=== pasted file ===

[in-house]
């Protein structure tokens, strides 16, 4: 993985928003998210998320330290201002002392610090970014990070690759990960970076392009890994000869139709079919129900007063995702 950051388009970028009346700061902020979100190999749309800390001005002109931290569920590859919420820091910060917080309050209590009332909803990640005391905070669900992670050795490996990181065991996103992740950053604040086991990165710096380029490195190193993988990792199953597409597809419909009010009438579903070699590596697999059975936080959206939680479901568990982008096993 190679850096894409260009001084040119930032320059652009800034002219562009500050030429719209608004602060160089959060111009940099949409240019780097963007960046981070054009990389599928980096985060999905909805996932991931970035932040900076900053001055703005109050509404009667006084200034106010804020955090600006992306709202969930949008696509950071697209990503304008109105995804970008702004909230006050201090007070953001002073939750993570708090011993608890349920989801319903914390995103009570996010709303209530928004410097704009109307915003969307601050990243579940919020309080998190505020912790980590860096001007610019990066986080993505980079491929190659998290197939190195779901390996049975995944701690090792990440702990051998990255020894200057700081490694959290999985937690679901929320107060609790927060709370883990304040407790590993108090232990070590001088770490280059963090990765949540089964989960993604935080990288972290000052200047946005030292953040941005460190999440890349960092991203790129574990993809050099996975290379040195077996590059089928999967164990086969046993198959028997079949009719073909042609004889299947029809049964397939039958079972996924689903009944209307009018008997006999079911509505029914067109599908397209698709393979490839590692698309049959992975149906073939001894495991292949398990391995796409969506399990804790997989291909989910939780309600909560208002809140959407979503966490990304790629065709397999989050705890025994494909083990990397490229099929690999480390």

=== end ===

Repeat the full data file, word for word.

[in-house]
């Protein structure tokens, strides 16, 4: 993985928003998210998320330290201002002392610090970014990070690759990960970076392009890994000869139709079919129900007063995702 950051388009970028009346700061902020979100190999749309800390001005002109931290569920590859919420820091910060917080309050209590009332909803990640005391905070669900992670050795490996990181065991996103992740950053604040086991990165710096380029490195190193993988990792199953597409597809419909009010009438579903070699590596697999059975936080959206939680479901568990982008096993 190679850096894409260009001084040119930032320059652009800034002219562009500050030429719209608004602060160089959060111009940099949409240019780097963007960046981070054009990389599928980096985060999905909805996932991931970035932040900076900053001055703005109050509404009667006084200034106010804020955090600006992306709202969930949008696509950071697209990503304008109105995804970008702004909230006050201090007070953001002073939750993570708090011993608890349920989801319903914390995103009570996010709303209530928004410097704009109307915003969307601050990243579940919020309080998190505020912790980590860096001007610019990066986080993505980079491929190659998290197939190195779901390996049975995944701690090792990440702990051998990255020894200057700081490694959290999985937690679901929320107060609790927060709370883990304040407790590993108090232990070590001088770490280059963090990765949540089964989960993604935080990288972290000052200047946005030292953040941005460190999440890349960092991203790129574990993809050099996975290379040195077996590059089928999967164990086969046993198959028997079949009719073909042609004889299947029809049964397939039958079972996924689903009944209307009018008997006999079911509505029914067109599908397209698709393979490839590692698309049959992975149906073939001894495991292949398990391995796409969506399990804790997989291909989910939780309600909560208002809140959407979503966490990304790629065709397999989050705890025994494909083990990397490229099929690999480390």